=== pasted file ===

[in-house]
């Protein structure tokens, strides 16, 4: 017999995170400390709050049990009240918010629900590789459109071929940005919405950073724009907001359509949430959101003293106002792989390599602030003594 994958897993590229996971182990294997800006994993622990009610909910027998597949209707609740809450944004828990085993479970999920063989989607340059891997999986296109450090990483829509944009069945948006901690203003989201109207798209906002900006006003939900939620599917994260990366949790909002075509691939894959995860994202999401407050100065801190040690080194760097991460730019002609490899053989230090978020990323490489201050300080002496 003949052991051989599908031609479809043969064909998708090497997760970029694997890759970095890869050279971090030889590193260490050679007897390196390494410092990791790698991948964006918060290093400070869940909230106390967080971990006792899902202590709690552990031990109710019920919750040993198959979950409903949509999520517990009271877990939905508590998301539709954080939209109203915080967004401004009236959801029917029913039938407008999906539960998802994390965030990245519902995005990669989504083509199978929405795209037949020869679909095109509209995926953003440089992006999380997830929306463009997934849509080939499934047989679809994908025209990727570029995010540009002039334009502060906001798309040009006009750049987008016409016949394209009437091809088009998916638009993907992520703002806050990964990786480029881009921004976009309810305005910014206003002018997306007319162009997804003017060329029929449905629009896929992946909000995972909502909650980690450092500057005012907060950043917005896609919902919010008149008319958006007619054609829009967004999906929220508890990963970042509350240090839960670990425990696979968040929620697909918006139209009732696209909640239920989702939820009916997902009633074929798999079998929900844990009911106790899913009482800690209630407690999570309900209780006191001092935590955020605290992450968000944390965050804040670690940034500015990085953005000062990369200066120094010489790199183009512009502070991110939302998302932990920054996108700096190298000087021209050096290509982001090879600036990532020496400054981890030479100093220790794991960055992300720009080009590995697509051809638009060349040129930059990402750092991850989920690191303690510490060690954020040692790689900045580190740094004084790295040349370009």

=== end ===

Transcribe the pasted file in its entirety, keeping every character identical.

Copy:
[in-house]
């Protein structure tokens, strides 16, 4: 017999995170400390709050049990009240918010629900590789459109071929940005919405950073724009907001359509949430959101003293106002792989390599602030003594 994958897993590229996971182990294997800006994993622990009610909910027998597949209707609740809450944004828990085993479970999920063989989607340059891997999986296109450090990483829509944009069945948006901690203003989201109207798209906002900006006003939900939620599917994260990366949790909002075509691939894959995860994202999401407050100065801190040690080194760097991460730019002609490899053989230090978020990323490489201050300080002496 003949052991051989599908031609479809043969064909998708090497997760970029694997890759970095890869050279971090030889590193260490050679007897390196390494410092990791790698991948964006918060290093400070869940909230106390967080971990006792899902202590709690552990031990109710019920919750040993198959979950409903949509999520517990009271877990939905508590998301539709954080939209109203915080967004401004009236959801029917029913039938407008999906539960998802994390965030990245519902995005990669989504083509199978929405795209037949020869679909095109509209995926953003440089992006999380997830929306463009997934849509080939499934047989679809994908025209990727570029995010540009002039334009502060906001798309040009006009750049987008016409016949394209009437091809088009998916638009993907992520703002806050990964990786480029881009921004976009309810305005910014206003002018997306007319162009997804003017060329029929449905629009896929992946909000995972909502909650980690450092500057005012907060950043917005896609919902919010008149008319958006007619054609829009967004999906929220508890990963970042509350240090839960670990425990696979968040929620697909918006139209009732696209909640239920989702939820009916997902009633074929798999079998929900844990009911106790899913009482800690209630407690999570309900209780006191001092935590955020605290992450968000944390965050804040670690940034500015990085953005000062990369200066120094010489790199183009512009502070991110939302998302932990920054996108700096190298000087021209050096290509982001090879600036990532020496400054981890030479100093220790794991960055992300720009080009590995697509051809638009060349040129930059990402750092991850989920690191303690510490060690954020040692790689900045580190740094004084790295040349370009």